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NC State Extension

2009 National Pollinator Week Celebration

June 27, 2009

Photos and text by Debbie Roos, Agricultural Extension Agent.

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The Chatham County Center of North Carolina Cooperative Extension and the Chatham County Beekeepers’ Association celebrated the third annual National Pollinator Week on Saturday, June 27, from 10:00 a.m. til 2:00 p.m. on The Lawn in front of at Chatham Marketplace at Chatham Mills in Pittsboro, NC.

Download the program brochure.

For more information about pollinator conservation, visit the Pollinator Conservation Guide at Cooperative Extension’s Growing Small Farms website.

Visit the Chatham County Beekeepers’ Association for more information about beekeeping and monthly meetings.

pollinator day on the lawn at Chatham Mills

View of the Pollinator Day festivities from the porch of Chatham Marketplace. A big tent provided welcome shade and relief from the heat. The pollinator garden can be seen in the foreground.

Don Hopkins in the bee cage

NCDA State Apiary Inspection Supervisor Don Hopkins did several sessions inside the “bee cage”, which allowed viewers to see a hive being worked up close.

painted ladies on Echinaceas

I led tours of Extension’s new Pollinator Garden at Chatham Marketplace. These painted ladies are enjoying a stand of purple coneflowers (Echinacea purpurea).

Hannah Cowell

Hannah Cowell is a frequent visitor to the pollinator garden and always brightens my day! This bed features herbs as well as native perennials and vines (as well as a little girl who loves cupcakes and going barefoot!).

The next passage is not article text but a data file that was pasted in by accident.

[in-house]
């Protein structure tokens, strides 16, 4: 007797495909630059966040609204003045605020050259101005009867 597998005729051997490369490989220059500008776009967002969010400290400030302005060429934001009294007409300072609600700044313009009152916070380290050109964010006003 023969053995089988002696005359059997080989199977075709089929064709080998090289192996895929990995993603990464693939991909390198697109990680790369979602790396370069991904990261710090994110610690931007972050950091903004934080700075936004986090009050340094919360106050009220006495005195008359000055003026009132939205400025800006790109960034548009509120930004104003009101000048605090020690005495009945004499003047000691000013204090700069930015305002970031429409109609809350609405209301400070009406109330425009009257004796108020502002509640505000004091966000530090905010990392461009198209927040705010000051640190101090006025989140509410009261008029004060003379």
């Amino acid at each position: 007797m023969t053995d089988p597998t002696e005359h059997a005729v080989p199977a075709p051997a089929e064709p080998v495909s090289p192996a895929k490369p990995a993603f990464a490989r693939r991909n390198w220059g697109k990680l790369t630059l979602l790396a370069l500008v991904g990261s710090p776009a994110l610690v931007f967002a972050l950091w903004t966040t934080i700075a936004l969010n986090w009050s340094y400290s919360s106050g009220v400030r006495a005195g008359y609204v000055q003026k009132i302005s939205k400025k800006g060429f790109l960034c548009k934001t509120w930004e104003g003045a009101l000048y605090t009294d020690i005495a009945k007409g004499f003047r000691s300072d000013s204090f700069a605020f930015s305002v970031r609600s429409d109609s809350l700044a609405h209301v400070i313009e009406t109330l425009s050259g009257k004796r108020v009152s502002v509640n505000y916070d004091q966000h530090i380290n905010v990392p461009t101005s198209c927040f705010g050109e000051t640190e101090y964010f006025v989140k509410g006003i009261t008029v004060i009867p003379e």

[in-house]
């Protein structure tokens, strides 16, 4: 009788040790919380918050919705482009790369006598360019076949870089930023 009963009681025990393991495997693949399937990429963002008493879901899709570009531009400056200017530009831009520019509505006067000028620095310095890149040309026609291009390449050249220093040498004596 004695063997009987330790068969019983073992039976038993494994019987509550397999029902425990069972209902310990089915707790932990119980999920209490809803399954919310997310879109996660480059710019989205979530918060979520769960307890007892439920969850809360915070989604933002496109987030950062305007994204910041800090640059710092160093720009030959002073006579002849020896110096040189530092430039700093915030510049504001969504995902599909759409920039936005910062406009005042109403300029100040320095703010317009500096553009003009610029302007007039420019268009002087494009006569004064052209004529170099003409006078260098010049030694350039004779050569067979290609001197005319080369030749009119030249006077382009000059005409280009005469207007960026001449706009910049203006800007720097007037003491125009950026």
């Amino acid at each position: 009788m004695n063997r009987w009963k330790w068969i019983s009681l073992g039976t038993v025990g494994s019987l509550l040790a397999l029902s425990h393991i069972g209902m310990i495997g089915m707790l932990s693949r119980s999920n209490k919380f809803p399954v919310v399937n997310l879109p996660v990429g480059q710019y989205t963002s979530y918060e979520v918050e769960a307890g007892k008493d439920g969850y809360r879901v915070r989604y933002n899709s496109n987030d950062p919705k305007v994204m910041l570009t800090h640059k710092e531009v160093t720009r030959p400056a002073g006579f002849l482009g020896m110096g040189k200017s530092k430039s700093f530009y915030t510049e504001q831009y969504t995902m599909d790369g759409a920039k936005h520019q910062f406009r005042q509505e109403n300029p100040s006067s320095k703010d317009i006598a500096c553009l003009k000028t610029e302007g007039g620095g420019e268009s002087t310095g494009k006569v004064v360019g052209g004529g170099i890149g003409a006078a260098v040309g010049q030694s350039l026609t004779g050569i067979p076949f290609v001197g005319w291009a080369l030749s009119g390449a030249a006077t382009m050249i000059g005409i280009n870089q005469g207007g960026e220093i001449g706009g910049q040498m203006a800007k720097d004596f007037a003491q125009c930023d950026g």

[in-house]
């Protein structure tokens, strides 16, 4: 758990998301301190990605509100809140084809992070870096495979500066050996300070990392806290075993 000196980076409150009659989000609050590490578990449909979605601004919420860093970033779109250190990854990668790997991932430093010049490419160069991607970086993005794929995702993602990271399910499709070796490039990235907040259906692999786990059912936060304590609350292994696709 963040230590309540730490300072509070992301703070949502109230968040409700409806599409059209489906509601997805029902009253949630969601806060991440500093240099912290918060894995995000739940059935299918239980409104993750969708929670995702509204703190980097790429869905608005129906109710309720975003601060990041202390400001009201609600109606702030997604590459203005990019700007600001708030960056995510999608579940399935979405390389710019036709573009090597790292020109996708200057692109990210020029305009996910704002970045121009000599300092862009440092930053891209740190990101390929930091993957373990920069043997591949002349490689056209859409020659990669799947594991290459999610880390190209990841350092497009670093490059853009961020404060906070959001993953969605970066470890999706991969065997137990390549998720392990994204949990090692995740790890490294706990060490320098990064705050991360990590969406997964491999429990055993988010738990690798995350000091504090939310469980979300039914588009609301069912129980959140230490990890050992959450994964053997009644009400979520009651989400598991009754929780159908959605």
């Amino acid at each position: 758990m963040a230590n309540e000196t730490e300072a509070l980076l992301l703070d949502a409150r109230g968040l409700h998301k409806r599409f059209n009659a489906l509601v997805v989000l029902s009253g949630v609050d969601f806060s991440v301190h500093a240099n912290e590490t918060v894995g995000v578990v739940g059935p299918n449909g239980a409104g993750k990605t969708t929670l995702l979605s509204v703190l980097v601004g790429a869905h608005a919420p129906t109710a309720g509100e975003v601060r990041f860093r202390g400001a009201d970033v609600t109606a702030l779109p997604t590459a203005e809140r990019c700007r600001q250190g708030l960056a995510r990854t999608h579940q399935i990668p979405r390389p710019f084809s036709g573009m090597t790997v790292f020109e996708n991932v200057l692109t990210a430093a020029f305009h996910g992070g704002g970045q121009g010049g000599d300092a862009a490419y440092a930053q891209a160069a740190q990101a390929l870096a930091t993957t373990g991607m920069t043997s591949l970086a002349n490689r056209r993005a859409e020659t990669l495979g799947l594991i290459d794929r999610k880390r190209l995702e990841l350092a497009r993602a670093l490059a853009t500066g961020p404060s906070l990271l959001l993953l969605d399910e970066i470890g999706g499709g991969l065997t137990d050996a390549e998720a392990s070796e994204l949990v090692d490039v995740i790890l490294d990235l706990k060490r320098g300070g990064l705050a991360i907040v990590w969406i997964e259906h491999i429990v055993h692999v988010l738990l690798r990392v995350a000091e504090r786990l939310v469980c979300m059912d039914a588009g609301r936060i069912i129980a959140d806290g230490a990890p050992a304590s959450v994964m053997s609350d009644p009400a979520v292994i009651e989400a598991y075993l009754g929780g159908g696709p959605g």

Helenium and Echinacea

Sneezeweed (Helenium sp.) and coneflower (Echinacea) provide stunning color as well as valuable nectar and pollen.

Bulble bee on sourwood

Honey bees as well as the native bumble bees (above) were all over the sourwood tree we planted last fall.

Rick and Ray

Chatham beekeepers Rick Kondracki and Ray Wise answered questions and shared their knowledge of beekeeping all day. Rick brought some frames of bees that were just emerging from their cells. It takes 21 days for a worker bee to develop from egg to larva to pupa to adult.

emerging bees

On day 21, the adult bees chew their way through the wax capping and out of their cells and emerge to join the colony.

Kids hold new bees

The new bees were a big attraction for visitors of all ages! It is fascinating to watch them emerge and they are very docile.

hannah McReynolds

Hannah Hart McReynolds holds a honey bee that has just emerged from its cell. These “new” bees are incapable of stinging.

Shane and Calvin Conroy

Shane and Calvin Conroy hold a frame of honey bees emerging from their cells.

Mary DeMare

Chatham Marketplace’s General Manager Mary DeMare gets in on the action too, bonding with a new worker bee.
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